Restaurant Review: The Washerwoman

Posted August 16, 2015 in Restaurant Reviews

DDF apr-may-24 – Desktop

It’s mid-summer and the rain is throwing itself against Glasnevin Hill. We’re tucked away inside the cosy, homely interior of the space that restaurateur Elaine Murphy and her team found in early 2014 and reopened as The Washerwoman in April of this year. Once again, she has brought her trademarks of celebrating Irish produce in a relaxed and accessible setting, the cornerstones of her other businesses, The Woollen Mills and The Winding Stair.

On the wall at The Washerwoman is a floor to ceiling map of Ireland, with tags pinned into where their suppliers are based. ‘It’s actually quite amazing when you put all the little tags all over the map of Ireland,’ Murphy tells me, after my visit. ‘It really makes you gasp with pride at the extent of our indigenous food industry. When it’s right up there on a wall in front of your eyes, you see how multifarious and diverse those producers are.’

There are two specials on the board, one for starters and one for mains. I go for the starter special (€9), which is a sort of black pudding schnitzel; it’s been flattened, battered and fried. It’s not the most aesthetically pleasing look but, combined with a kohlrabi slaw that has a spicy kick, and a delicately dressed green salad with shredded beets. It works. It’s over-shadowed, however, by the spicy Clogherhead crab-cakes (€12). They’re bursting with sweet crabmeat, and are lightly coated and gently fried. The accompanying crayfish salad is generously dotted with the sweet and juicy crustacean. A saffron tartare works as the bridge between the crab and the crayfish, and the whole dish is a delight.

We marvel at nature’s architecture while pulling the soft, sweet flesh from the bones of a baked Howth ray wing (€21). The dish is topped with two tubular pieces of roasted salsify, a root vegetable that I find overrated. To me, their woody texture and earthy flavour just don’t bring much to the party. More of that delicious crab makes its way into this dish through the smashed spuds that sit under the ray wing. The plate is given a splash of colour thanks to a vividly yellow and fragrantly sweet curry butter.

When I see Dexter beef on the menu, I’m morally obliged to order the steak. The Dexter breed is special; it’s a short little cow from the south west of Ireland, that made its first appearance in the 1800s. It nearly disappeared from farms all together in the 1940s due to the import of larger breeds. It reemerged in the 1970s and, in the last decade, the breed has had something of a renaissance. Largely thanks to chefs putting Dexter beef on their menus, its population has increased. It’s a sort of strange paradox where meat-eaters are actually preventing a breed of animal from disappearing forever by wanting to eat them.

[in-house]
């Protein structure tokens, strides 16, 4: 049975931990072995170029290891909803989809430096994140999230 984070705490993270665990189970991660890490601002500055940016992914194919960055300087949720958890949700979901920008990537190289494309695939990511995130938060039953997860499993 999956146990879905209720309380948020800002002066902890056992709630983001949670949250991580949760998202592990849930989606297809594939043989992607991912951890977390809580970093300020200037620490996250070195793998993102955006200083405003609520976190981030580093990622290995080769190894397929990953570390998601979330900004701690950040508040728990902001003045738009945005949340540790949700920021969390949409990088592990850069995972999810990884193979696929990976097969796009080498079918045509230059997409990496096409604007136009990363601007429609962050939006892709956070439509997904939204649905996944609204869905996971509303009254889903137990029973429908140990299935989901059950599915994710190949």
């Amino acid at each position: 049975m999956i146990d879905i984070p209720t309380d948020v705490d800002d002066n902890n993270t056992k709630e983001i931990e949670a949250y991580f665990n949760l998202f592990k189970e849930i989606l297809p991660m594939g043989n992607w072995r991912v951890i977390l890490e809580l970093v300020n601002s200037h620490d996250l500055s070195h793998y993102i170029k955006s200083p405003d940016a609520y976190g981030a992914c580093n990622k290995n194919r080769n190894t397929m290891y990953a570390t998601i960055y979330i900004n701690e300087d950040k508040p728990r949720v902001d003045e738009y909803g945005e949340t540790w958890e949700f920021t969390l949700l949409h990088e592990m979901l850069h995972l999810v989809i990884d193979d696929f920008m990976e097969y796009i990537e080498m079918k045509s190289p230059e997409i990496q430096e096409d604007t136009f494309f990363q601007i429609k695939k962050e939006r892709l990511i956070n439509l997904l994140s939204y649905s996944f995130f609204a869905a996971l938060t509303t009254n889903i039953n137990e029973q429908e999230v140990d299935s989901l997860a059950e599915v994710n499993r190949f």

The 28 day dry-aged heritage Dexter 10oz rib-eye bred by Eavaun Carmody at Killenure Castle in Co Tipperary (€30 with a choice of two sides and a sauce) is pretty close to steak transcendence at the hands of the Washerwoman’s kitchen team. The meat has been heftily caramelized on the outside while the interior remains pink, soft and juicy. It’s damn near perfect. Hell, it is perfect. The accompanying béarnaise sauce has a glorious pop of tarragon and the skinny chips are flawless. I adore onion rings (such a guilty pleasure) and The Washerwoman’s delicately battered, crisply fried rings make me very happy.

Dessert is the least memorable part of the evening; it’s a good, moist brownie cake (€7) flecked with chunks of white chocolate and tart pieces of raspberry, but the peanut butter ice-cream doesn’t quite deliver the nutty hit I was hoping for.

The Washerwoman’s menu is large. A classic section offers chicken wings done three ways, alongside nachos and burgers. There are around six starters and six mains that wouldn’t be out of place at The Winding Stair, and then there’s a steakhouse section. Usually large, all-encompassing menus set off alarm bells for me, but Murphy knows what she’s doing. She’s catering for the masses here but what I think makes her different is that she respects the palates of the masses. The Washerwoman is family-friendly; there’s even a dedicated kids menu as well that includes a Nutella sandwich on a house-baked ciabatta (€4 – um, can I order that next time?) and a ‘baby bowl’ of mashed spuds and gravy (€3). Murphy always employs expert staff, and the service is perfectly pitched; friendly, fast and enthusiastic.

Dessert is the only part of the meal that I’m a bit let down by; it’s a good, moist brownie cake (€7) flecked with chunks of white chocolate and tart pieces of raspberry, but the promised peanut butter ice-cream seems to have forgotten its nuts. It appears a sneaky scoop of vanilla ice-cream made its way onto this plate by mistake.

The building that houses The Washerwoman has been a dairy, a blacksmith’s forge and a family home and when we walked in on that rainy Thursday evening, I felt at home immediately. Our bill, which also included a Luscombe elderflower lemonade (€4.50), a glass of red (€9) and a bottle of sparkling water (€4.50) comes to €97.00.


The Washerwoman of Glasnevin

60 Glasnevin Hill, Dublin 9

t: 01-8379441

Open for breakfast, lunch, dinner, brunch and Sunday roasts

Words: Aoife McElwain

Image: The Washerwoman (courtesy of Alex Machet)


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